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Tatiana Lokshina, program director for Human Rights Watch Russia, wrote in December last year that "the ongoing crackdown on civil society is truly unprecedented. Today is the worst period for human rights in Russia since the Soviet Union collapsed." The time qualifier is important: even today Putin’s Russia has more freedom—of travel, information, and expression—than the late Soviet Union. To give an idea of the difference: in the Soviet Union private property was outlawed and profit-making was a crime. And yet, Lokshina is right: the aggravation of the human rights situation in today’s Russia is impossible to deny.
Constraints on rights and freedoms are not a new trend in Putin’s Russia, but up until a couple years ago his regime was—not more liberal, but more permissive.
Vladimir Putin's predecessor and anointer, Russia's first President Boris Yeltsin, faced vehement political opposition; his authority was gravely challenged by various political players. Close to the end of his tenure he narrowly escaped impeachment. But he did not try to impose restrictions on political rights or freedom of the print or broadcast media that were at times harshly critical of his policies.
As soon as Vladimir Putin came to power over a decade ago he made it very clear that his vision of governance was that of centralized control. In a matter of just a few years he secured full control over the political scene. The nominally existent democratic checks and balances were radically eviscerated. The legislature, regional leaders, opposition parties, business tycoons and large-audience broadcast media—all were basically subordinated to the Kremlin. Elections were no longer a risky business for the leadership: ever since 2000 the federal level elections had preordained results. Public participation in politics was heavily curtailed; a cancellation of gubernatorial elections was among the most significant steps in this process. The transition from the turbulence and instability of Yeltsin's Russia to Putin's political monopoly mostly drew on manipulative means, with little resort to repression.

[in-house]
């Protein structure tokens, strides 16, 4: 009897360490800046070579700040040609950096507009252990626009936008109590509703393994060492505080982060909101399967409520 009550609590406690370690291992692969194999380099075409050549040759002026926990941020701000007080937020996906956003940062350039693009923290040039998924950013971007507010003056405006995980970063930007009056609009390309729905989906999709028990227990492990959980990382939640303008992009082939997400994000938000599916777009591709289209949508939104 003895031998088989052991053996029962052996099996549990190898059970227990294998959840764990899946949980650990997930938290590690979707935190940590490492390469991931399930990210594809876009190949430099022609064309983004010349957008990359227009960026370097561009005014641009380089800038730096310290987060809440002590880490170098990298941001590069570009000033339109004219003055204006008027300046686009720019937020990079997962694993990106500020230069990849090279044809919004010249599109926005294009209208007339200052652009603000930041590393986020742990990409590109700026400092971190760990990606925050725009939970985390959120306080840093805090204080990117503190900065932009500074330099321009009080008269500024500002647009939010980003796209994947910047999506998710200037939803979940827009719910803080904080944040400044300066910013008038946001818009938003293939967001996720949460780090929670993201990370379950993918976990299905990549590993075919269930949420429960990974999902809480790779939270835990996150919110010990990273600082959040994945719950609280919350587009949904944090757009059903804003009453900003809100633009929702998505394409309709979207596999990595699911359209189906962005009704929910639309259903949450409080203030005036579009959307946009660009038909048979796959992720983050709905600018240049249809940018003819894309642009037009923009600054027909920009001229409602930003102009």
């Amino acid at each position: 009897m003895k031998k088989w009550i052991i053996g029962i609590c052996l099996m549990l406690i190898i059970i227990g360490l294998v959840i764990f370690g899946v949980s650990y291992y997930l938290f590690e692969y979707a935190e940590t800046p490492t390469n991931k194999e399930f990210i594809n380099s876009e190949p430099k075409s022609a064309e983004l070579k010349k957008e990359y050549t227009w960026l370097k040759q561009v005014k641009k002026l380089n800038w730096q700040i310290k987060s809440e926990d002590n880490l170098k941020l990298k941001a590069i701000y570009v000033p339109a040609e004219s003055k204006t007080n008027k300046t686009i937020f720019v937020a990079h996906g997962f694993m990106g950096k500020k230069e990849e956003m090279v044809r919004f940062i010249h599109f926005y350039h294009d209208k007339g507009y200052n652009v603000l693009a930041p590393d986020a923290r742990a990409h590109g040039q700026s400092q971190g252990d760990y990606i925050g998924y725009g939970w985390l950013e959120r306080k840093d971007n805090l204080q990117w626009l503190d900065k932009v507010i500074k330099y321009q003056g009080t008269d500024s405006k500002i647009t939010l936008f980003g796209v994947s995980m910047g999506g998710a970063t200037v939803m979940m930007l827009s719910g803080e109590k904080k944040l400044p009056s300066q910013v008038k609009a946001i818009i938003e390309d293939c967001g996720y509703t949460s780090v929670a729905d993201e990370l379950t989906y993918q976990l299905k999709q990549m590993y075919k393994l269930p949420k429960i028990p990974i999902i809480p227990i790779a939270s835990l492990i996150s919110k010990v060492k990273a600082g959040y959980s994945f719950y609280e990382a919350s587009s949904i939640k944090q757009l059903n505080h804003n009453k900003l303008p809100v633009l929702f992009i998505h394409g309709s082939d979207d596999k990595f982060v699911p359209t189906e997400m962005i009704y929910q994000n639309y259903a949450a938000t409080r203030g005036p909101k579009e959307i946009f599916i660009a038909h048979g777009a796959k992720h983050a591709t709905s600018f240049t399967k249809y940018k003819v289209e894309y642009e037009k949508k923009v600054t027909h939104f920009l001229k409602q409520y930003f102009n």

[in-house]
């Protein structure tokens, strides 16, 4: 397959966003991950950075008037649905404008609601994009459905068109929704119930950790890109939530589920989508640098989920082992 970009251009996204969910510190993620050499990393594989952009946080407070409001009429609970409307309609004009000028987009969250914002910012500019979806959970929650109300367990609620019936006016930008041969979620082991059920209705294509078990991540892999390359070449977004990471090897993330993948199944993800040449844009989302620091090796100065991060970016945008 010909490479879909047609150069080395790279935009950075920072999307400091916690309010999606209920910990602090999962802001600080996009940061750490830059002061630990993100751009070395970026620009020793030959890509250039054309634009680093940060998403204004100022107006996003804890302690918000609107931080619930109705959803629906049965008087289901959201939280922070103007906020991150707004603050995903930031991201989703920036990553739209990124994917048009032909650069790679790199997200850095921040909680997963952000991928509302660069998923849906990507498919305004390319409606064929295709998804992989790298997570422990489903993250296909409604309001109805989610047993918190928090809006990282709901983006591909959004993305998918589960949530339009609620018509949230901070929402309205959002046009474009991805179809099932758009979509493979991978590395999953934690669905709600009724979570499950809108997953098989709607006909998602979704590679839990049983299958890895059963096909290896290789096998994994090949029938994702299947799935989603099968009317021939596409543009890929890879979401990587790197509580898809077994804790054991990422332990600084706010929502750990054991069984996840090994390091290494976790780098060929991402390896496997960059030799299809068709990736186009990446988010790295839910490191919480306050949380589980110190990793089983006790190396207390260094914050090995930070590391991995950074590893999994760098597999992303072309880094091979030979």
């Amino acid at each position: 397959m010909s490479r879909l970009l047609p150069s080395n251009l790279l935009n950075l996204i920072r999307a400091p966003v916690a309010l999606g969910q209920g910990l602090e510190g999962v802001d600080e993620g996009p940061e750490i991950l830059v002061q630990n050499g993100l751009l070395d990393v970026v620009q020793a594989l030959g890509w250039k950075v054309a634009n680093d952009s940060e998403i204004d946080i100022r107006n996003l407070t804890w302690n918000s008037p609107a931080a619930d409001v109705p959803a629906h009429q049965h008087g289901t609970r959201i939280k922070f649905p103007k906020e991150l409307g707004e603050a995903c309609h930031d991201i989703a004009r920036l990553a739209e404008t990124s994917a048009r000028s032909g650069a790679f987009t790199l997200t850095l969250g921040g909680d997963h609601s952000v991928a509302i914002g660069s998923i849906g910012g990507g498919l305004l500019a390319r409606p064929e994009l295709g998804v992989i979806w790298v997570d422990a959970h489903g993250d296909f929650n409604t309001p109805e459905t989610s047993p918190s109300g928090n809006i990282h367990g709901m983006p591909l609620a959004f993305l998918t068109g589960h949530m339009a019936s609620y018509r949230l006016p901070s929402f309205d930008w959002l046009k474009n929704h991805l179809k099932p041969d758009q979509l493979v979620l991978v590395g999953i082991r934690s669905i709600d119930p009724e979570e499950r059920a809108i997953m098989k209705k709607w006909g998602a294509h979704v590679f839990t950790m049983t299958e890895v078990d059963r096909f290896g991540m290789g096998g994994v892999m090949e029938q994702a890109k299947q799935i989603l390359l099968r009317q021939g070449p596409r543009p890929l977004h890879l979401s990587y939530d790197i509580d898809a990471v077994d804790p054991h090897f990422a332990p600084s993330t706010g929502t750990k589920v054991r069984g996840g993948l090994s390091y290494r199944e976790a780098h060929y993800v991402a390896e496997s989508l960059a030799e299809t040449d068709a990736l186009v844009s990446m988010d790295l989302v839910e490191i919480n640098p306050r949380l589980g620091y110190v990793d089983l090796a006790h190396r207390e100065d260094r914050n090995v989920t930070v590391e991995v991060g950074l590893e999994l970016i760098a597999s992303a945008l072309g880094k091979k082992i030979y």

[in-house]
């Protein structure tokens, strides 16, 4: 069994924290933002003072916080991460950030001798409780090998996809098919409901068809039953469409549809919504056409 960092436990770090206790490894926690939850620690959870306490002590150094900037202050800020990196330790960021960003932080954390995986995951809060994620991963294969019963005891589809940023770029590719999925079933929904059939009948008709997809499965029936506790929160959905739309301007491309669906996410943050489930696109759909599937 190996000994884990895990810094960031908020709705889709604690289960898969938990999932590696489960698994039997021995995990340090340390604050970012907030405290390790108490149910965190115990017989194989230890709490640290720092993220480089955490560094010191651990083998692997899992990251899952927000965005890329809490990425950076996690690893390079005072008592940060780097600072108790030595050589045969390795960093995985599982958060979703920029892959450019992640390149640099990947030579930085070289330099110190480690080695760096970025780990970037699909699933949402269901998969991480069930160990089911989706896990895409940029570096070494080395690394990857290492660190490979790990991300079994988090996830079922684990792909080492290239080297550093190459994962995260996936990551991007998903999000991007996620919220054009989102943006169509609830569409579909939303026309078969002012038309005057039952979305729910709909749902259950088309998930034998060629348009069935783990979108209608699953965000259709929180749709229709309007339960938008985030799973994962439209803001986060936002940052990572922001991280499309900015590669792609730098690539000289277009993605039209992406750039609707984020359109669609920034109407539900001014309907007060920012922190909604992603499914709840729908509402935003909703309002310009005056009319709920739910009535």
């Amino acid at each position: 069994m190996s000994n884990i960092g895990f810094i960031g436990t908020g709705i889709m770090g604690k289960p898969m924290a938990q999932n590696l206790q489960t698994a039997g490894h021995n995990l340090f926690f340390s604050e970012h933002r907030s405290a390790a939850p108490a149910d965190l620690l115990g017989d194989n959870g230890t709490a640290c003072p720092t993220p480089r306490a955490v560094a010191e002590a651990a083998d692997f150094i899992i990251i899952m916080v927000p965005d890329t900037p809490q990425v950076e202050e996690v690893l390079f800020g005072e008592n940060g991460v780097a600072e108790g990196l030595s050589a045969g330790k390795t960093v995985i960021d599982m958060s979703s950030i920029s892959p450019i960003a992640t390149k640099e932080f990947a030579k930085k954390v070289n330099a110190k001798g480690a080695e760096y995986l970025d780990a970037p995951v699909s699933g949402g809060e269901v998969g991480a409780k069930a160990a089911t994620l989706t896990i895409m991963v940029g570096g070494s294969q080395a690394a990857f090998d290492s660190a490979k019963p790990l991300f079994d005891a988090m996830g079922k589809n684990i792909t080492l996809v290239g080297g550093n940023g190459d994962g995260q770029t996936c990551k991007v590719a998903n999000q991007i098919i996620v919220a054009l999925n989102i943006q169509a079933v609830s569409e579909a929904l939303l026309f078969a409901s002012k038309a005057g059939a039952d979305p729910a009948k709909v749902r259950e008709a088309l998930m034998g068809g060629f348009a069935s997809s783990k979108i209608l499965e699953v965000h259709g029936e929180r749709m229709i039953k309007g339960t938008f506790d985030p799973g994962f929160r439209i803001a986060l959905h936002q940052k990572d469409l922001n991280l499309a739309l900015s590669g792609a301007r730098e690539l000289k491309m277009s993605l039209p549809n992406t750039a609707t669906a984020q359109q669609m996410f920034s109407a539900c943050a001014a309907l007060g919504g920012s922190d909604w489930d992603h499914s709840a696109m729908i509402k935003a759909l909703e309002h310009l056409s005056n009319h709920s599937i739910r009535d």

While the political realm was securely protected against any unwanted forces or figures, the Kremlin remained relatively permissive as far as other societal activities were concerned. This included various nongovernment organizations and a number of smaller-audience nongovernment media, charitable work and other kinds of volunteer civic initiatives. The environment for such organizations was not auspicious, however the Kremlin, ever apprehensive of any autonomous players, had introduced a broad variety of laws, rules and practices that kept societal forces at the government's discretion. When the Orange revolution broke out in Ukraine in late 2004, the Kremlin tightened the screws lest the Russian people would want to emulate their Ukrainian neighbors. But the Ukrainian example did not inspire unrest in Russia, and after 2008—when Dmitry Medvedev became Russia's "interim" president—the Kremlin grew a bit more lenient. Those years were marked by a sharp rise of civic activism among young urban Russians, equipped with the Internet and the social networks.
Putin's announced comeback to the presidency and the egregiously rigged parliamentary election in late 2011 led to mass protests. The same young urban Russians who had developed civic skills in the previous years took to the streets chanting "Russia without Putin"—a clear message that they would no longer be alienated from politics.
That was exactly the kind of development that Putin's Kremlin had always sought to prevent. The government shifted to a repressive gear as soon as Putin was inaugurated for his third term. What followed was "the ongoing crackdown" that Lokshina wrote about. It included a series of new legislative norms encroaching on rights and freedoms; a nation-wide campaign against nongovernment organizations that received foreign funding; harassment and prosecution of civic activists; the infamous law against "propaganda of nontraditional sexual relations among minors" which has come down to a ban on the visibility or displays of tolerance toward gays and lesbians—to mention just some out of the repressive and intimidating measures.
What makes things worse is that in Russia the political power is above the law. In politically sensitive cases the court rulings are guided not by the law but by the interests of the powers that be. And defendants in such cases cannot count on justice.
Carnegie does not take institutional positions on public policy issues; the views represented herein are those of the author(s) and do not necessarily reflect the views of Carnegie, its staff, or its trustees.
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